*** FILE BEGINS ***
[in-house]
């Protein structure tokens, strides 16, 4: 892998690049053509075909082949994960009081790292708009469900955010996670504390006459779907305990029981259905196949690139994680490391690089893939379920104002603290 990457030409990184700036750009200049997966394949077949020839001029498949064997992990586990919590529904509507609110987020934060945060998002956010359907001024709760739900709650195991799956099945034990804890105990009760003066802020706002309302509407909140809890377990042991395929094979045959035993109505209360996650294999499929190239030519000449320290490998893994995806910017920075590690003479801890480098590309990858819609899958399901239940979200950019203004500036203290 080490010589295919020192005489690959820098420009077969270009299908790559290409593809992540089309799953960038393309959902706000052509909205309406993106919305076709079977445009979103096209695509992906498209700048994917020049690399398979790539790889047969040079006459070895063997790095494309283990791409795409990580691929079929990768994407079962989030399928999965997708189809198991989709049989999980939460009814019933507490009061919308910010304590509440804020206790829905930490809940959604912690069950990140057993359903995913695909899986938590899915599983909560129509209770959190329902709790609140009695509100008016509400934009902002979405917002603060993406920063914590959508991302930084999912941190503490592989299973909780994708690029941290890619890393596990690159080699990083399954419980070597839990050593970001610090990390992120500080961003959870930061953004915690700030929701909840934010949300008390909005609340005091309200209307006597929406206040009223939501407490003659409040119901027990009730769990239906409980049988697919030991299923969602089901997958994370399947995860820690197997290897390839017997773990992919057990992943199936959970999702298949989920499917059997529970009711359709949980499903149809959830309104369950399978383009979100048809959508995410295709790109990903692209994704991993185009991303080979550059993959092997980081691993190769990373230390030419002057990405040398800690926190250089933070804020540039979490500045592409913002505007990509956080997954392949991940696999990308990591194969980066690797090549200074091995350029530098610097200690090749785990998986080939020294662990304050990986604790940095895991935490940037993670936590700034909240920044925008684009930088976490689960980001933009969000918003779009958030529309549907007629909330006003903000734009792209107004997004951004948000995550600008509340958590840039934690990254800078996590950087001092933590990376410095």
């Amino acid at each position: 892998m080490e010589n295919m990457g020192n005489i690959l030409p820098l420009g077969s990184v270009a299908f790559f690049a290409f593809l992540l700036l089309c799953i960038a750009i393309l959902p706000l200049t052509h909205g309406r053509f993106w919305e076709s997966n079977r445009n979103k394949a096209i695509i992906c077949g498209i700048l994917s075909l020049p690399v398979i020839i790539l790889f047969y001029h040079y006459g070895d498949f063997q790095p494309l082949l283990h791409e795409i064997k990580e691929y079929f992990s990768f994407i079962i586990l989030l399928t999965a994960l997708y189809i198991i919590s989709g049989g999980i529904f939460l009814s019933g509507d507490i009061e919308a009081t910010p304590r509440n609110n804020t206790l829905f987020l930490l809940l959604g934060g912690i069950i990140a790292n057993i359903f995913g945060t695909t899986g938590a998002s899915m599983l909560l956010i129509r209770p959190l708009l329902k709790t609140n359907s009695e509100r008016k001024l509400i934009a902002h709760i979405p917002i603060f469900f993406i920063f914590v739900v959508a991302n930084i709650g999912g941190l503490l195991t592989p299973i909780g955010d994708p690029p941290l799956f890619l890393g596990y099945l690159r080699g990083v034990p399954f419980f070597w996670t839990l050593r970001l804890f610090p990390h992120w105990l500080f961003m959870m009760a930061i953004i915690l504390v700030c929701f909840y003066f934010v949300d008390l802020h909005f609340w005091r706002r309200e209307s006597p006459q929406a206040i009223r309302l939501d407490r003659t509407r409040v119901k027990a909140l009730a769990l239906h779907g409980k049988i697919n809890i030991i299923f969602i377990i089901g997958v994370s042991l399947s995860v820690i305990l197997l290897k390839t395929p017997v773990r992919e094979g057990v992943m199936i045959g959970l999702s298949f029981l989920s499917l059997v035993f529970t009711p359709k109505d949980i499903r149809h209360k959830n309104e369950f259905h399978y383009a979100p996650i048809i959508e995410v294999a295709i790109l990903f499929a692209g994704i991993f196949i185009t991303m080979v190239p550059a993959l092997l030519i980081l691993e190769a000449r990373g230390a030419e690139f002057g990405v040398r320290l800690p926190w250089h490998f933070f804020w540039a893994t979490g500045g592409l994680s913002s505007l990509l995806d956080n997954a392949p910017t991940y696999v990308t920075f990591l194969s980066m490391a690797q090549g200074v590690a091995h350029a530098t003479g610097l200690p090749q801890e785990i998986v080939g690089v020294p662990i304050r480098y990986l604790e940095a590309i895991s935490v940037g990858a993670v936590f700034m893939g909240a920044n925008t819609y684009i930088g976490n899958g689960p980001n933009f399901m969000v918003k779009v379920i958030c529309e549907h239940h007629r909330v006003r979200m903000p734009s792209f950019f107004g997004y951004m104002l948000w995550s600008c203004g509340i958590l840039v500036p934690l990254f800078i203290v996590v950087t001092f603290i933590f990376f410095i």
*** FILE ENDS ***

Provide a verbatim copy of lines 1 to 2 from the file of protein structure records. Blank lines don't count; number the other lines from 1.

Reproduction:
[in-house]
């Protein structure tokens, strides 16, 4: 892998690049053509075909082949994960009081790292708009469900955010996670504390006459779907305990029981259905196949690139994680490391690089893939379920104002603290 990457030409990184700036750009200049997966394949077949020839001029498949064997992990586990919590529904509507609110987020934060945060998002956010359907001024709760739900709650195991799956099945034990804890105990009760003066802020706002309302509407909140809890377990042991395929094979045959035993109505209360996650294999499929190239030519000449320290490998893994995806910017920075590690003479801890480098590309990858819609899958399901239940979200950019203004500036203290 080490010589295919020192005489690959820098420009077969270009299908790559290409593809992540089309799953960038393309959902706000052509909205309406993106919305076709079977445009979103096209695509992906498209700048994917020049690399398979790539790889047969040079006459070895063997790095494309283990791409795409990580691929079929990768994407079962989030399928999965997708189809198991989709049989999980939460009814019933507490009061919308910010304590509440804020206790829905930490809940959604912690069950990140057993359903995913695909899986938590899915599983909560129509209770959190329902709790609140009695509100008016509400934009902002979405917002603060993406920063914590959508991302930084999912941190503490592989299973909780994708690029941290890619890393596990690159080699990083399954419980070597839990050593970001610090990390992120500080961003959870930061953004915690700030929701909840934010949300008390909005609340005091309200209307006597929406206040009223939501407490003659409040119901027990009730769990239906409980049988697919030991299923969602089901997958994370399947995860820690197997290897390839017997773990992919057990992943199936959970999702298949989920499917059997529970009711359709949980499903149809959830309104369950399978383009979100048809959508995410295709790109990903692209994704991993185009991303080979550059993959092997980081691993190769990373230390030419002057990405040398800690926190250089933070804020540039979490500045592409913002505007990509956080997954392949991940696999990308990591194969980066690797090549200074091995350029530098610097200690090749785990998986080939020294662990304050990986604790940095895991935490940037993670936590700034909240920044925008684009930088976490689960980001933009969000918003779009958030529309549907007629909330006003903000734009792209107004997004951004948000995550600008509340958590840039934690990254800078996590950087001092933590990376410095």